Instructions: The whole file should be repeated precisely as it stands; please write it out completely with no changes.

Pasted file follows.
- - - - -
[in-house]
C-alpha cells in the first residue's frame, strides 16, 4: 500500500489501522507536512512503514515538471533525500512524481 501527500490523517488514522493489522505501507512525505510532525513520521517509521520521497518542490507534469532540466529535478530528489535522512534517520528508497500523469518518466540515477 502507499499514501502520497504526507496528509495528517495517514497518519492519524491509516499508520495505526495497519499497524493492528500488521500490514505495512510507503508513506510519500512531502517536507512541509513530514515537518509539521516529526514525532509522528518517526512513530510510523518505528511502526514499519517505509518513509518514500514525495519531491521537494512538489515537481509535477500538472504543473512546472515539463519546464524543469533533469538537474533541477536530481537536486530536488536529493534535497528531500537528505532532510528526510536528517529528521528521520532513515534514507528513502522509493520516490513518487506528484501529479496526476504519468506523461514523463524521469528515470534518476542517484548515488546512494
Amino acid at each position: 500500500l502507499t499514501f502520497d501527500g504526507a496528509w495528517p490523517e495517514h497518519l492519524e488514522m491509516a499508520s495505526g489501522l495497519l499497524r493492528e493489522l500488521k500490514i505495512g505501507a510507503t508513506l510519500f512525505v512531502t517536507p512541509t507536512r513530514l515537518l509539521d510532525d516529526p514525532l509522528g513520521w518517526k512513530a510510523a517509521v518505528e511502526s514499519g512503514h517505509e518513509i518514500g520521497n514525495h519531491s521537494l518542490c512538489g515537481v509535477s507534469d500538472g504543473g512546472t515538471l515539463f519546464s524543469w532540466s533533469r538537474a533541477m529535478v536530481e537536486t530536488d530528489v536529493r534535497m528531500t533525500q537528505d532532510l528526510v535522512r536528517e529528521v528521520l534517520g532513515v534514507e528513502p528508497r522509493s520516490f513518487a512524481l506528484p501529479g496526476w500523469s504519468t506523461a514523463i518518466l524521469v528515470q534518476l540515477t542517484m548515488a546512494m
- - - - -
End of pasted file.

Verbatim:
[in-house]
C-alpha cells in the first residue's frame, strides 16, 4: 500500500489501522507536512512503514515538471533525500512524481 501527500490523517488514522493489522505501507512525505510532525513520521517509521520521497518542490507534469532540466529535478530528489535522512534517520528508497500523469518518466540515477 502507499499514501502520497504526507496528509495528517495517514497518519492519524491509516499508520495505526495497519499497524493492528500488521500490514505495512510507503508513506510519500512531502517536507512541509513530514515537518509539521516529526514525532509522528518517526512513530510510523518505528511502526514499519517505509518513509518514500514525495519531491521537494512538489515537481509535477500538472504543473512546472515539463519546464524543469533533469538537474533541477536530481537536486530536488536529493534535497528531500537528505532532510528526510536528517529528521528521520532513515534514507528513502522509493520516490513518487506528484501529479496526476504519468506523461514523463524521469528515470534518476542517484548515488546512494
Amino acid at each position: 500500500l502507499t499514501f502520497d501527500g504526507a496528509w495528517p490523517e495517514h497518519l492519524e488514522m491509516a499508520s495505526g489501522l495497519l499497524r493492528e493489522l500488521k500490514i505495512g505501507a510507503t508513506l510519500f512525505v512531502t517536507p512541509t507536512r513530514l515537518l509539521d510532525d516529526p514525532l509522528g513520521w518517526k512513530a510510523a517509521v518505528e511502526s514499519g512503514h517505509e518513509i518514500g520521497n514525495h519531491s521537494l518542490c512538489g515537481v509535477s507534469d500538472g504543473g512546472t515538471l515539463f519546464s524543469w532540466s533533469r538537474a533541477m529535478v536530481e537536486t530536488d530528489v536529493r534535497m528531500t533525500q537528505d532532510l528526510v535522512r536528517e529528521v528521520l534517520g532513515v534514507e528513502p528508497r522509493s520516490f513518487a512524481l506528484p501529479g496526476w500523469s504519468t506523461a514523463i518518466l524521469v528515470q534518476l540515477t542517484m548515488a546512494m